More than a quarter of employees will quit their jobs this year to work at a different organization. Of those, more than three out of four (77%) could have been prevented.
Those are the findings of a recent report by the Work Institute that was based on 234,000 exit interviews. Researchers also identified the most common reasons why employees quit and made recommendations for how to reduce preventable turnover.
According to the report, the top 10 categories of reasons for why people quit are:
- Career development (21%)
- Work-life balance, incl. travel and scheduling preferences (13%)
- Manager behavior (11%)
- Well-being, incl. physical, emotional, or family-related issues (9%)
- Compensation & benefits (9%)
- Relocation (9%)
- Job characteristics (8%)
- Involuntary (7%)
- Retirement (7%)
- Work environment (6%)
Contrary to popular stereotypes, younger generations aren’t very different than their predecessors when it comes to quitting. Instead, people tend to quit for reasons that make sense for the phase of life they’re in at the time, the researchers suggest.
Among younger workers (age 18-24), the most common reason for quitting is returning to school. For workers in the middle of their careers (age 25-54), the most common reasons for leaving were type of work, work-life balance, and manager behavior. For workers age 55 and older, the most common reason for leaving is retirement, but well-being and manager behavior were also common explanations.
“It is more important to understand the career stage reasons that cause turnover rather than assume generational differences cause turnover,” the researchers write.
Why is it so important to understand and reduce turnover? Replacing employees is expensive, and a high degree of “churn” can bring down morale and performance, according to the report. On average, each lost employee costs an organization roughly 33% of that employee’s base pay, the report estimates.
“Consider this,” the researchers write, “for every three workers who leave your company, for the same expense, you could likely have one additional full-time employee. How would that affect work-life balance and scheduling?”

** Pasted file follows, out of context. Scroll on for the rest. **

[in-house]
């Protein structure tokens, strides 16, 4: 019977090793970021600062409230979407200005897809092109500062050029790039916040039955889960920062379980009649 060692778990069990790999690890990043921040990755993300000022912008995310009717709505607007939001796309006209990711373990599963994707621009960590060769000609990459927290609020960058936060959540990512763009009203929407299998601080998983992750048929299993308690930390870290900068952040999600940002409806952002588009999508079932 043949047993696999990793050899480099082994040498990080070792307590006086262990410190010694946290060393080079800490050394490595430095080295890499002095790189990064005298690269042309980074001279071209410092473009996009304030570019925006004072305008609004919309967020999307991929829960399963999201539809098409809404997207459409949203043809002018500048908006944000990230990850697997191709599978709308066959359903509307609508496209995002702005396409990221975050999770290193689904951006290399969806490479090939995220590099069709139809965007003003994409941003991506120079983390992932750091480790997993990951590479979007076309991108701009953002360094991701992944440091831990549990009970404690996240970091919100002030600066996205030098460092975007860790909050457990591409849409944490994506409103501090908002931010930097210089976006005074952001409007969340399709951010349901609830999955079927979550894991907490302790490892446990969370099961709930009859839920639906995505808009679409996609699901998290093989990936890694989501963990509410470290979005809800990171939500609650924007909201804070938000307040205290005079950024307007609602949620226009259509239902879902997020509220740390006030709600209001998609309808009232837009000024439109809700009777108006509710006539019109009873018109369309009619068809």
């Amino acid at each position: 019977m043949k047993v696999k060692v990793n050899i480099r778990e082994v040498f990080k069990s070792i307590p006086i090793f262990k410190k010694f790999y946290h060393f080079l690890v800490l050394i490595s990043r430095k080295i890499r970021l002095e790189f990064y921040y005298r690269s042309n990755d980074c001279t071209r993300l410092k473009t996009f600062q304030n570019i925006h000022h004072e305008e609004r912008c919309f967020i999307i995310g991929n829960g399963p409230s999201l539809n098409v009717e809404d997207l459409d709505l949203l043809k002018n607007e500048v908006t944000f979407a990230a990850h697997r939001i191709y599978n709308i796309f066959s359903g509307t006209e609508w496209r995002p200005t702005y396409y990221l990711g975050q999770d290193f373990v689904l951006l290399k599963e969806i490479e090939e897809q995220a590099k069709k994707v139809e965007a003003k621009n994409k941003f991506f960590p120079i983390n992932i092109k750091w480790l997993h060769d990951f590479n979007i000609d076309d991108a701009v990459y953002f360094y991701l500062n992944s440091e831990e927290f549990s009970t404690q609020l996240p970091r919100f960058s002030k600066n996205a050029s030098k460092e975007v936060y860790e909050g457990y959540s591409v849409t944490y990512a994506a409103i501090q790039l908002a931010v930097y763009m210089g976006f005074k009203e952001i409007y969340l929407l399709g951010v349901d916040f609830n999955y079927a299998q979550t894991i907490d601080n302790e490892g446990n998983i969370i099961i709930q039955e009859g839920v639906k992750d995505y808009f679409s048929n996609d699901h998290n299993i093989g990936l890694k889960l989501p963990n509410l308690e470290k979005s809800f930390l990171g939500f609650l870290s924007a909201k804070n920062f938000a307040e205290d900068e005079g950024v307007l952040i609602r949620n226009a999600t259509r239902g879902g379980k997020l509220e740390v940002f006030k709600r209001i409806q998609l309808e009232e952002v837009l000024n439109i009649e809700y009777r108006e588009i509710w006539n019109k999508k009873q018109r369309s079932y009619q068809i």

As a first step to reduce preventable turnover, leaders should take a look at their onboarding process, suggests Amy Hirsch Robinson, a principal with Interchange Consulting Group. First-year employees account for 40% of all turnover, according to the Work Institute report.
A successful onboarding process should show three things to new employees, according to Gallup research cited by Robinson: what makes the organization unique, how their roles contribute to the overall goals, and a first-hand experience of the organization’s mission and values.
The best way to accomplish this is a two-way conversation, rather than the typical orientation’s one-sided lecturing, Robinson says. Of course, managers should explain the basics of the organization and the role, but they should also ask new employees about their previous experiences. Then, discuss how the employee’s previous skill sets can help him or her succeed in the role and contribute to the organization’s mission.
Managers should also help new employees understand the future opportunities for growth at the organization. For example, you can let new employees know about the paths their predecessors took, how they grew in the current role, and what kinds of roles they went on to (Tarallo, SHRM site, 9/17; Work Institute report, accessed 10/5).